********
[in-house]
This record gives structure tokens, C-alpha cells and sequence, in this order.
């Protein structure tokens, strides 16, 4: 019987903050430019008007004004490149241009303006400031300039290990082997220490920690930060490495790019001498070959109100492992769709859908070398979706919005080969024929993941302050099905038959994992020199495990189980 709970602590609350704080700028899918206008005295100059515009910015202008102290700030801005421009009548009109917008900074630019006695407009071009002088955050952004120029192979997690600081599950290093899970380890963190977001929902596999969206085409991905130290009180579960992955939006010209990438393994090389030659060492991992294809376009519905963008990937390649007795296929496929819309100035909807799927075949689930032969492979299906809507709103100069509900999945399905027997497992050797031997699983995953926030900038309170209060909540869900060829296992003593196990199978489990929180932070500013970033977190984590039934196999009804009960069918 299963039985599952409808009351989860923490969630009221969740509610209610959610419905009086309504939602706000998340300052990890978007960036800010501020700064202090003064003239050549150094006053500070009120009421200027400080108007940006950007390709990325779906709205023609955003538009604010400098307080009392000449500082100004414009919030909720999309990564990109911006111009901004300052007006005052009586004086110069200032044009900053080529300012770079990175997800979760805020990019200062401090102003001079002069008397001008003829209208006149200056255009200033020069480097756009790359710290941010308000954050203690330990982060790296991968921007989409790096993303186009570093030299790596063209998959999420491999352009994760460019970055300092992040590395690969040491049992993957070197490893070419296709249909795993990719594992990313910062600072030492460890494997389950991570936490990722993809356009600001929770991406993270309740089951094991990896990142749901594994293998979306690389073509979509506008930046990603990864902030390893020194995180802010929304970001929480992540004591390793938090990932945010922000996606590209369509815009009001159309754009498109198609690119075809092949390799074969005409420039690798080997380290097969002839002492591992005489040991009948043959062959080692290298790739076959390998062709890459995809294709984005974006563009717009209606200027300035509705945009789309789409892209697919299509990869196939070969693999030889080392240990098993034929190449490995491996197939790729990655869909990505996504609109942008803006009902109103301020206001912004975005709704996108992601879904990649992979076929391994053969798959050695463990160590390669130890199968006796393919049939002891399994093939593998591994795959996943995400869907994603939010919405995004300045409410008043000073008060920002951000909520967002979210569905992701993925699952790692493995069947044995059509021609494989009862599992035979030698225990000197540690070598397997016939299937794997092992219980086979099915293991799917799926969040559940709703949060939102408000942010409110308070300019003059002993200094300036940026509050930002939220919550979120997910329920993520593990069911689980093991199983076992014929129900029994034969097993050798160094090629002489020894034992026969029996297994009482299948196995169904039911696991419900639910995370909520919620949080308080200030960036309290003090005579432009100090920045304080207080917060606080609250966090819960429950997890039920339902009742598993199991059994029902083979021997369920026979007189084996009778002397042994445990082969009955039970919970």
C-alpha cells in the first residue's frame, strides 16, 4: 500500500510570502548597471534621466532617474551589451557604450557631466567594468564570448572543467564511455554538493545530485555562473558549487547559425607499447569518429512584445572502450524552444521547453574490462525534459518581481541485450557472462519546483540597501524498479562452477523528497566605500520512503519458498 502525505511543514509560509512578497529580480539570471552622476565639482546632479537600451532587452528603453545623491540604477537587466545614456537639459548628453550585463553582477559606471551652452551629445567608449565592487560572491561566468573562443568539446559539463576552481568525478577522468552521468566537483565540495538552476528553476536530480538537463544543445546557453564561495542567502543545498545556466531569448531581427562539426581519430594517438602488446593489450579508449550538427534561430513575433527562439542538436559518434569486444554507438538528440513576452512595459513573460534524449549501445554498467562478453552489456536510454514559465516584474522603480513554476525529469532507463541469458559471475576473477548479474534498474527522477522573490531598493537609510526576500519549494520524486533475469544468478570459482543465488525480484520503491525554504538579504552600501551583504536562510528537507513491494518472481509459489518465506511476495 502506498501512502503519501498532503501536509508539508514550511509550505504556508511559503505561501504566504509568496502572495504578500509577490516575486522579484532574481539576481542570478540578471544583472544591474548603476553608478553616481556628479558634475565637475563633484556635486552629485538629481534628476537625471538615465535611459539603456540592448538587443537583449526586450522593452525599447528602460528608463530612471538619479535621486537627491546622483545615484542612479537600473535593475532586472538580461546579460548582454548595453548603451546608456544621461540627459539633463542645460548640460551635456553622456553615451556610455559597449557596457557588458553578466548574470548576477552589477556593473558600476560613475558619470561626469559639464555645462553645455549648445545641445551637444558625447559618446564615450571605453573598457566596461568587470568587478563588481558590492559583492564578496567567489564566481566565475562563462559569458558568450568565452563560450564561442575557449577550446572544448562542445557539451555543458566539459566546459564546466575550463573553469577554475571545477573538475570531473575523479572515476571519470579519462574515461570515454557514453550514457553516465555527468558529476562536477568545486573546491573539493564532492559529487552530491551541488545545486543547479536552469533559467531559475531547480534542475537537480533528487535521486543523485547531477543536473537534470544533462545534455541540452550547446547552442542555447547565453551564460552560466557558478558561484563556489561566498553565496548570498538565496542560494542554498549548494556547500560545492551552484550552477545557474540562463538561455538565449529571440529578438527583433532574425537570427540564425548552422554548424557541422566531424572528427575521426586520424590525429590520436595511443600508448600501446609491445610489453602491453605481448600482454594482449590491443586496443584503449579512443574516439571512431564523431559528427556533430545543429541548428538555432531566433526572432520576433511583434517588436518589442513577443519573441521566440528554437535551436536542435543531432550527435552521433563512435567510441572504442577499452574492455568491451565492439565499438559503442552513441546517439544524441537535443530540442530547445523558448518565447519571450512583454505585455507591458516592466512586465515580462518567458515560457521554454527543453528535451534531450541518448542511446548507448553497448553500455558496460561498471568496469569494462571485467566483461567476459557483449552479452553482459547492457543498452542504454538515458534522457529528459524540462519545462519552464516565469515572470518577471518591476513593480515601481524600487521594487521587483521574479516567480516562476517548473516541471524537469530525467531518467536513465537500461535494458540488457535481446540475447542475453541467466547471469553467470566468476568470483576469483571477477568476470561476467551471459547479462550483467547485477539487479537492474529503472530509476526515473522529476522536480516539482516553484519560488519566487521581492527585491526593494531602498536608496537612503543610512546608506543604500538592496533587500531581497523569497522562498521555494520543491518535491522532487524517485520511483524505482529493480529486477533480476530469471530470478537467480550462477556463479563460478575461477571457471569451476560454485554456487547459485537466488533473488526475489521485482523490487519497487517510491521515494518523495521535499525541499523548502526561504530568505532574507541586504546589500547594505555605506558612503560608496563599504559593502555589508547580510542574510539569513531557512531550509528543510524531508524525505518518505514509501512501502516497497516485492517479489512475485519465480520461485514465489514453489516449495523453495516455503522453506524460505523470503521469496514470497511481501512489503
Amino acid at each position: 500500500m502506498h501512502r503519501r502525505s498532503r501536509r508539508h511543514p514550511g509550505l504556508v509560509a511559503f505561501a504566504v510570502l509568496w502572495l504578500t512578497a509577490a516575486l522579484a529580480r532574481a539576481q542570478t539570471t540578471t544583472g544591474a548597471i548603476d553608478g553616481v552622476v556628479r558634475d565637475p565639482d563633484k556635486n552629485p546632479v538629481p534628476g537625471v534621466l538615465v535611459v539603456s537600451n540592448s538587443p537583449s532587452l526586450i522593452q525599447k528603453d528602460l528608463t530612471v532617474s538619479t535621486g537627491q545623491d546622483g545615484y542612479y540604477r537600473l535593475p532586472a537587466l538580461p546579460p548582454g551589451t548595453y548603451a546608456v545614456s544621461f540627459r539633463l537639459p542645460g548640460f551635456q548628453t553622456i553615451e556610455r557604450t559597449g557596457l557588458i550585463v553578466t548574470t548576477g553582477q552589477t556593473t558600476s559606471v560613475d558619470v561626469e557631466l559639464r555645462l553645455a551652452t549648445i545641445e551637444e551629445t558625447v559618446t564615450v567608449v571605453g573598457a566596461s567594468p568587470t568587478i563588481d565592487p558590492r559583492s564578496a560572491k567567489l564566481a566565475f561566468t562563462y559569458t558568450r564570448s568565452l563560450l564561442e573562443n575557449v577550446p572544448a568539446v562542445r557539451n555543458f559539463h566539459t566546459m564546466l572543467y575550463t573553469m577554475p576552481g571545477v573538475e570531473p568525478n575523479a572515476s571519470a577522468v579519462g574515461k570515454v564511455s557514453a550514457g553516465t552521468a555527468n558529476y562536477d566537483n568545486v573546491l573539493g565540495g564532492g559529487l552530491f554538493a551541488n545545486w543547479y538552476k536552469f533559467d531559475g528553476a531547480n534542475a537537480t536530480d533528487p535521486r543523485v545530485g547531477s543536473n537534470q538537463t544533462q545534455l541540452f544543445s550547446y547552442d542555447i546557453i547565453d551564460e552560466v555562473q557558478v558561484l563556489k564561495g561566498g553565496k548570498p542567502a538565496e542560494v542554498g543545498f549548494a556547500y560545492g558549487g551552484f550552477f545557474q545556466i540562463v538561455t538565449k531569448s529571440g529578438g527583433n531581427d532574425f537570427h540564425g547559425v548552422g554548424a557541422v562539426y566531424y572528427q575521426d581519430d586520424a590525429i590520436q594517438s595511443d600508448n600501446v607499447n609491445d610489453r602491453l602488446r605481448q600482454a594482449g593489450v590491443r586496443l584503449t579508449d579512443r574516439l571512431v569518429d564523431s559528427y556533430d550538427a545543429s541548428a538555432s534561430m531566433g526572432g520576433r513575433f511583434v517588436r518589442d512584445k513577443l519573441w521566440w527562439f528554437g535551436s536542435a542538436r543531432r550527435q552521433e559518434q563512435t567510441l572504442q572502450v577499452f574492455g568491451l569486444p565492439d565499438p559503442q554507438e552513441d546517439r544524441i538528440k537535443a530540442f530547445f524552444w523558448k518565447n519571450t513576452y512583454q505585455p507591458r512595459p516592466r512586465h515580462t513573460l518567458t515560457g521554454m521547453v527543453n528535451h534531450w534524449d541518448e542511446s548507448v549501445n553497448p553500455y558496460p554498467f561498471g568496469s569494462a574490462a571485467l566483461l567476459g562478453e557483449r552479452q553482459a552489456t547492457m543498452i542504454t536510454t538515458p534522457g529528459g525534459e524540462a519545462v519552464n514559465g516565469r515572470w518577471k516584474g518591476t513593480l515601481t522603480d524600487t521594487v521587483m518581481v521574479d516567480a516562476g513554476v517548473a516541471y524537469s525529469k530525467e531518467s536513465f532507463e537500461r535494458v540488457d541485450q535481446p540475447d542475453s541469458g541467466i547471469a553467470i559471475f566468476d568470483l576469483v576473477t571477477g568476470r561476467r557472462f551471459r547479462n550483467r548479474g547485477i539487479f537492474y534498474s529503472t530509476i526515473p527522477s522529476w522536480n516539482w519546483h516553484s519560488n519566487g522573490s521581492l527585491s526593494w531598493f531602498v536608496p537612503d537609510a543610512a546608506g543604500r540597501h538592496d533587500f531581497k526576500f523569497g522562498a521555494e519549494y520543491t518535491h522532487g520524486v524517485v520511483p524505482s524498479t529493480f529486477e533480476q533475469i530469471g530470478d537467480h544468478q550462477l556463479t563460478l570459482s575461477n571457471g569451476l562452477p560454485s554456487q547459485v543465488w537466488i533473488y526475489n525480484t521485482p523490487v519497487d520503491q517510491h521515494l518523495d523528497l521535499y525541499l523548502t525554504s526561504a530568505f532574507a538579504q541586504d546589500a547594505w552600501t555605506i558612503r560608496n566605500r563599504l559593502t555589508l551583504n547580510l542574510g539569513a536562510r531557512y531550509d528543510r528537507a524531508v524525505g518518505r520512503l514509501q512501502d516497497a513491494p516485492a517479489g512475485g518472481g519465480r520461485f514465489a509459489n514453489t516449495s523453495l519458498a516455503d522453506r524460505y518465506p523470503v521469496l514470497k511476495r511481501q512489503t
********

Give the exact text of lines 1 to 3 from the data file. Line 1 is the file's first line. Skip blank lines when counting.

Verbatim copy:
[in-house]
This record gives structure tokens, C-alpha cells and sequence, in this order.
């Protein structure tokens, strides 16, 4: 019987903050430019008007004004490149241009303006400031300039290990082997220490920690930060490495790019001498070959109100492992769709859908070398979706919005080969024929993941302050099905038959994992020199495990189980 709970602590609350704080700028899918206008005295100059515009910015202008102290700030801005421009009548009109917008900074630019006695407009071009002088955050952004120029192979997690600081599950290093899970380890963190977001929902596999969206085409991905130290009180579960992955939006010209990438393994090389030659060492991992294809376009519905963008990937390649007795296929496929819309100035909807799927075949689930032969492979299906809507709103100069509900999945399905027997497992050797031997699983995953926030900038309170209060909540869900060829296992003593196990199978489990929180932070500013970033977190984590039934196999009804009960069918 299963039985599952409808009351989860923490969630009221969740509610209610959610419905009086309504939602706000998340300052990890978007960036800010501020700064202090003064003239050549150094006053500070009120009421200027400080108007940006950007390709990325779906709205023609955003538009604010400098307080009392000449500082100004414009919030909720999309990564990109911006111009901004300052007006005052009586004086110069200032044009900053080529300012770079990175997800979760805020990019200062401090102003001079002069008397001008003829209208006149200056255009200033020069480097756009790359710290941010308000954050203690330990982060790296991968921007989409790096993303186009570093030299790596063209998959999420491999352009994760460019970055300092992040590395690969040491049992993957070197490893070419296709249909795993990719594992990313910062600072030492460890494997389950991570936490990722993809356009600001929770991406993270309740089951094991990896990142749901594994293998979306690389073509979509506008930046990603990864902030390893020194995180802010929304970001929480992540004591390793938090990932945010922000996606590209369509815009009001159309754009498109198609690119075809092949390799074969005409420039690798080997380290097969002839002492591992005489040991009948043959062959080692290298790739076959390998062709890459995809294709984005974006563009717009209606200027300035509705945009789309789409892209697919299509990869196939070969693999030889080392240990098993034929190449490995491996197939790729990655869909990505996504609109942008803006009902109103301020206001912004975005709704996108992601879904990649992979076929391994053969798959050695463990160590390669130890199968006796393919049939002891399994093939593998591994795959996943995400869907994603939010919405995004300045409410008043000073008060920002951000909520967002979210569905992701993925699952790692493995069947044995059509021609494989009862599992035979030698225990000197540690070598397997016939299937794997092992219980086979099915293991799917799926969040559940709703949060939102408000942010409110308070300019003059002993200094300036940026509050930002939220919550979120997910329920993520593990069911689980093991199983076992014929129900029994034969097993050798160094090629002489020894034992026969029996297994009482299948196995169904039911696991419900639910995370909520919620949080308080200030960036309290003090005579432009100090920045304080207080917060606080609250966090819960429950997890039920339902009742598993199991059994029902083979021997369920026979007189084996009778002397042994445990082969009955039970919970």